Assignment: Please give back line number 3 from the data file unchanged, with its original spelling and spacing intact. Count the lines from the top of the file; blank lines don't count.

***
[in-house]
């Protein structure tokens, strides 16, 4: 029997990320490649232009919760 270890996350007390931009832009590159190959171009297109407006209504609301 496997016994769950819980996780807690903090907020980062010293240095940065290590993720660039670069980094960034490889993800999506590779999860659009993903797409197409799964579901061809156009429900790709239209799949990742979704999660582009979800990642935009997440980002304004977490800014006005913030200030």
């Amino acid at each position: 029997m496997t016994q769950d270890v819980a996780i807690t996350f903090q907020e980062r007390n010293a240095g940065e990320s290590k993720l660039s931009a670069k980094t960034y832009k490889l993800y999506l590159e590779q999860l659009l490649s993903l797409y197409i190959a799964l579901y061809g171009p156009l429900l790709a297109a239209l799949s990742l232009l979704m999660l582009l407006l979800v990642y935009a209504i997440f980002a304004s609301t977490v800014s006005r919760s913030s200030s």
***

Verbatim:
């Amino acid at each position: 029997m496997t016994q769950d270890v819980a996780i807690t996350f903090q907020e980062r007390n010293a240095g940065e990320s290590k993720l660039s931009a670069k980094t960034y832009k490889l993800y999506l590159e590779q999860l659009l490649s993903l797409y197409i190959a799964l579901y061809g171009p156009l429900l790709a297109a239209l799949s990742l232009l979704m999660l582009l407006l979800v990642y935009a209504i997440f980002a304004s609301t977490v800014s006005r919760s913030s200030s």